“Palm oil is a global commodity. Until those who have been impacted can get justice nationally and through local courts, we have to make recourse to international forums to get redress. We welcome the fact that buyers and manufacturers are now refusing to buy palm oil that comes from land-grabbing, deforestation and exploitation,” says Nikodemus Ale of WALHI Kalimantan Barat.
“All such matters need to be exposed and addressed by the companies and not brushed under the carpet,” says Leili Khainur of the grassroots women’s organisation Serumpun in West Kalimantan. “The only ‘black campaign’ in the palm oil sector comes from those who are trying to shut down public debate. Monocultures have diminished local economic options. Our focus now is on rebuilding the diversity of local economies, especially through working with women. They are the real drivers of local development – they farm rice paddies, tap rubber, grow vegetables, gather forest products and raise the future generation.”
Listening to the voices of local communities and smallholders will improve the global industry and the outcomes for local people. ‘To produce sustainable palm oil, companies and governments should not just rely on industry standards, but they should focus on building local smallholders’ capacities and ensure that they are not excluded from the benefits of palm oil production by the powerful large-scale producers,” notes Nurbaya Zulhakim from Setara JAMBI from Sumatra, Indonesia.
We also note that the situation is not all negative, and some companies are making an effort to address these issues. We note that the RSPO and some certified companies are working to address corruption. However, it is a systemic problem and is often ignored or avoided.
Nevertheless, “the RSPO standard is very relevant for our communities and smallholders in Colombia, as we lack appropriate national laws for the palm oil sector,” shares Leonardo Gonsalez Perafan from Indepaz, Colombia. “We can use the RSPO to push for better behaviour by the companies which are otherwise violating peoples’ rights. The right to Free, Prior and Informed Consent is vital to protect otherwise vulnerable communities.”
“These voluntary standards are not a solution by themselves’ adds Linda Rosalina from TuK INDONESIA, which tracks investment in the palm oil sector. “We also need national legal reforms to uphold rights, provide access to justice and regulate developers and investors. Especially since policies and regulations from our governments often benefit the companies rather than our people.”
“In Liberia, a new Land Rights Act now promises land security to indigenous peoples, which is a great step forward, but the problems remain for the communities living in the millions of hectares whose lands have already been allocated to companies for 50 years or more,” reports Sampson Williams of the Sustainable Development Institute. “Where national laws are weak, we need alternatives at the international level and in consumer countries.”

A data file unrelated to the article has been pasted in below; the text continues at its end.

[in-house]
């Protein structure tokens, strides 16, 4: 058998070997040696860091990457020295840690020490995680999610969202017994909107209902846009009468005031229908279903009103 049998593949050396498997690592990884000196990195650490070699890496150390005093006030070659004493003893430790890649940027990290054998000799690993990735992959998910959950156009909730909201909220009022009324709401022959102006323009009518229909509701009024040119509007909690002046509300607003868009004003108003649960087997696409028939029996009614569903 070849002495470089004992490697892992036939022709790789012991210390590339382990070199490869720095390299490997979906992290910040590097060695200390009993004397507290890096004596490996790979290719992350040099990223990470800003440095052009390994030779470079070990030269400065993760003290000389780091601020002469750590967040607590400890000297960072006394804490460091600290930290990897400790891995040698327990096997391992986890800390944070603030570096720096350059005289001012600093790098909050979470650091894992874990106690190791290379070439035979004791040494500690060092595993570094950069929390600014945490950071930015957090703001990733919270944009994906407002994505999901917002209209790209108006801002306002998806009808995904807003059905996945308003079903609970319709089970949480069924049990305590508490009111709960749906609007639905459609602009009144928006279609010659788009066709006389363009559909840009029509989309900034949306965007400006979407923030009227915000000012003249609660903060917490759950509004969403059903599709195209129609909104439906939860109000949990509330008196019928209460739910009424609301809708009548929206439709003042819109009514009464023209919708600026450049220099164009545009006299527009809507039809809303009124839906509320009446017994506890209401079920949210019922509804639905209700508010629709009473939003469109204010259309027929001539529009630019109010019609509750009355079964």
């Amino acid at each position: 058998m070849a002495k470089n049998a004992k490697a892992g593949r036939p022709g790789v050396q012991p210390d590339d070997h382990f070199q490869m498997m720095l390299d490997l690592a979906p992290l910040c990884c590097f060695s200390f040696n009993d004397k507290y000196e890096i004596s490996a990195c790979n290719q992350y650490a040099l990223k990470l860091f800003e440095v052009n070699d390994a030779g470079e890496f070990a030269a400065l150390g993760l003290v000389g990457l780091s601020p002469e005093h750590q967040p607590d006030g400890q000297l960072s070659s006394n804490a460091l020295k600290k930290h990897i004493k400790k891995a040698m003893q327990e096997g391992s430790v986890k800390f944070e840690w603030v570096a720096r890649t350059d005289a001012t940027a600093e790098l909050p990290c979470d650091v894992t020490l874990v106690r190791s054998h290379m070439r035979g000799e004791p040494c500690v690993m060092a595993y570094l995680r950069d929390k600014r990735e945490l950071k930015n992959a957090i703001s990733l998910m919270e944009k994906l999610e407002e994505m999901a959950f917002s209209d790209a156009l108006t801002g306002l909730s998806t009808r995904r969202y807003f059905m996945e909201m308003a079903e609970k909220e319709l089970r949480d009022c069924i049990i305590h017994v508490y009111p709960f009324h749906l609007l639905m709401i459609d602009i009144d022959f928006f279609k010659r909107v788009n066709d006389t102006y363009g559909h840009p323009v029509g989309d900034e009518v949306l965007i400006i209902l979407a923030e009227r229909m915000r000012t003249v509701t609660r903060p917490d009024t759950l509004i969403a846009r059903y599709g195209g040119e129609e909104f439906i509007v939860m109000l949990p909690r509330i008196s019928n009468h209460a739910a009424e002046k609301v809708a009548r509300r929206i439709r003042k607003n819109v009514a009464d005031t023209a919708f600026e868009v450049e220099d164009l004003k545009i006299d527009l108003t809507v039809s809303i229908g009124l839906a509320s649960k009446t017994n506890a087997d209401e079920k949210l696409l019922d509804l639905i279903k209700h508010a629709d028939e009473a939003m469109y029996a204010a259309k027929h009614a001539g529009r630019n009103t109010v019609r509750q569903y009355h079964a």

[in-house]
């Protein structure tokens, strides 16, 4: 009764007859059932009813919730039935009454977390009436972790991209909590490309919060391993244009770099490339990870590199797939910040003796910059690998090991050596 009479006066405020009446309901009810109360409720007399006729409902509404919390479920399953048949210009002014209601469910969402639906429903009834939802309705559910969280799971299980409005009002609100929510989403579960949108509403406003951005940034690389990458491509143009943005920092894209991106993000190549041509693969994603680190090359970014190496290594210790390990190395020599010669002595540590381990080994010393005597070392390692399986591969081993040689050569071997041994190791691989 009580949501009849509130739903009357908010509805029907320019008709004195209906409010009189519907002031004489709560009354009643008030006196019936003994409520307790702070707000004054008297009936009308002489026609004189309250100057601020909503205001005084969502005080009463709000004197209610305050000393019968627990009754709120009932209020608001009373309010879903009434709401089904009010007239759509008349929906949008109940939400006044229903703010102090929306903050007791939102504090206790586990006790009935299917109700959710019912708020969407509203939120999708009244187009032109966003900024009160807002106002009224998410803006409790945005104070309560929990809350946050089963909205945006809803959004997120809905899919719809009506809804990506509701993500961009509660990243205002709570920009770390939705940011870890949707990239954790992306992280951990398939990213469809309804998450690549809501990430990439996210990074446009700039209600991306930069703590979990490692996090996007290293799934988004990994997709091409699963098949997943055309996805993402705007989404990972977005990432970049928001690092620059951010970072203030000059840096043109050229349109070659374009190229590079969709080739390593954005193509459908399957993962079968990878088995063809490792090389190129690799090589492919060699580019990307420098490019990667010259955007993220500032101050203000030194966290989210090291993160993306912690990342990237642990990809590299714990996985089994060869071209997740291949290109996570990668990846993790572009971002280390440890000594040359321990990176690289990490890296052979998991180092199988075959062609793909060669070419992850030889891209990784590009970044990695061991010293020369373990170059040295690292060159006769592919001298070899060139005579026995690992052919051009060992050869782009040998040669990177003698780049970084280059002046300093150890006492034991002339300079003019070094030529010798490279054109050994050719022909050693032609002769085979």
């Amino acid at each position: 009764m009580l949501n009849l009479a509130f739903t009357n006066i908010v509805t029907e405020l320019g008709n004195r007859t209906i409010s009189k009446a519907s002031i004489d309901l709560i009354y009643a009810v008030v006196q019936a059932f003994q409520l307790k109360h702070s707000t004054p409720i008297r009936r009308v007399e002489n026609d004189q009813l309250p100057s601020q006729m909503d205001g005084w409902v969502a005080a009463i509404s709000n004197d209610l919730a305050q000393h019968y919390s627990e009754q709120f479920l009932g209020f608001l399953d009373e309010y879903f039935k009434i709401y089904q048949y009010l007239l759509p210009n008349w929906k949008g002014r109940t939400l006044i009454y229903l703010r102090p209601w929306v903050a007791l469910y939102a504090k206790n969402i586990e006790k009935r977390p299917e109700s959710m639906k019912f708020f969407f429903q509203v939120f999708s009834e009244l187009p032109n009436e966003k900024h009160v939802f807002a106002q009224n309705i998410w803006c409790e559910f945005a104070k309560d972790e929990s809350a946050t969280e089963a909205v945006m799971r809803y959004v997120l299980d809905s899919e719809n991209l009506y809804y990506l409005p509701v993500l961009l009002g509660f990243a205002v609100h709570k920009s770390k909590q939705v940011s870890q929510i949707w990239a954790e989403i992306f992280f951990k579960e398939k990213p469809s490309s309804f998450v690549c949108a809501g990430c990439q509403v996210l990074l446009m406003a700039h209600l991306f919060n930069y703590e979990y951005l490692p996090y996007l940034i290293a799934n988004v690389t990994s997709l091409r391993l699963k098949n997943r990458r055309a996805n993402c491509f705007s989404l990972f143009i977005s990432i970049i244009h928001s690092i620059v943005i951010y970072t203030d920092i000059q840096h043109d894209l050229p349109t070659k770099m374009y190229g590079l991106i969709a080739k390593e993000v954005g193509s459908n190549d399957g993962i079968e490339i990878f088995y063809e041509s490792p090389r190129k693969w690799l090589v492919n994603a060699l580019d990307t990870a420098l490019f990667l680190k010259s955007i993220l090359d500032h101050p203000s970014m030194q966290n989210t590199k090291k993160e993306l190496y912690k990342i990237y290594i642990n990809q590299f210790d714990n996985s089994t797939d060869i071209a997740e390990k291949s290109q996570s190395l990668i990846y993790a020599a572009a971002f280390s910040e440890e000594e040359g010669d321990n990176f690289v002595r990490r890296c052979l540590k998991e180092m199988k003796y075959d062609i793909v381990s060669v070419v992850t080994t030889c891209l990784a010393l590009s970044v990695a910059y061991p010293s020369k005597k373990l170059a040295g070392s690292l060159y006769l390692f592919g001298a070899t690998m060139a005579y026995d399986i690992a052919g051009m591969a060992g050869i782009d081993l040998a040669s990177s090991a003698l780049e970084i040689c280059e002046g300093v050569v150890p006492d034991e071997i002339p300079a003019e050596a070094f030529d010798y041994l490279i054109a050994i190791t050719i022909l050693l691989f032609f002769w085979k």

Representatives of some of the biggest palm oil companies in the world call us unfriendly and toxic for exposing the realities we face in our communities. They want to hide the impacts of their business on local communities, local environments, our forests, rivers, cultures, territories and our planet.
We stand firm in our right to expose the reality of the global palm oil industry. We call on all palm oil companies to uphold their duty to respect environmental limits and human rights, including our right to freedom of expression.
Together, we remind our governments that their first obligation is to respect, protect and promote the rights of their people. They should not remain insensitive to the plight of local communities struggling to survive the impacts of the palm oil industry, and they should not become complicit in human rights abuses for the sake of palm oil profits.
We call on our governments to endorse the enactment of a binding treaty on business and human rights.
We are not against palm oil, but we do not accept the reckless environmental destruction and rampant human rights abuses that accompany palm oil production. Neither should the global palm oil industry, consumers or the governments of palm oil producing and importing countries.
Instead of name-calling and censorship, we welcome genuine, good-faith discussions with governments and palm oil companies who take their environmental and human rights obligations seriously.
- Green Development Advocates, Cameroon
- Instituto de estudios para el desarrollo y la paz (Indepaz), Colombia
- Alianza Ceibo, Ecuador
- Young Volunteers for the Environment, Ghana
- Action Aid, Guatemala
- Auriga, Indonesia
- Ecoton, Indonesia
- ELSAM, Indonesia
- Institut Dayakologi, Indonesia
- Link-AR Borneo, Indonesia
- OPPUK INDONESIA – SERBUNDO, Indonesia
- Sarumpun, Indonesia
- SERUNI, Indonesia
- Setara JAMBI, Indonesia
- TuK INDONESIA, Indonesia
- WALHI Kalimantan Barat, Indonesia
- Yayasan Masyarakat Kehutanan Lestari, Indonesia
- Yayasan Pusaka, Indonesia
- Sustainable Development Institute, Liberia
- Non-Timber Forest Products Exchange Programme, Malaysia
- Sabah Environment Protection Association, Malaysia
- Federacion de Comunidades Nativas De Ucayali y Afluentes (Feconau), Peru
- National Movement for Justice and Development, Sierra Leone
With support and solidarity from:
- Both ENDS, the Netherlands
- Forest Peoples Programme, UK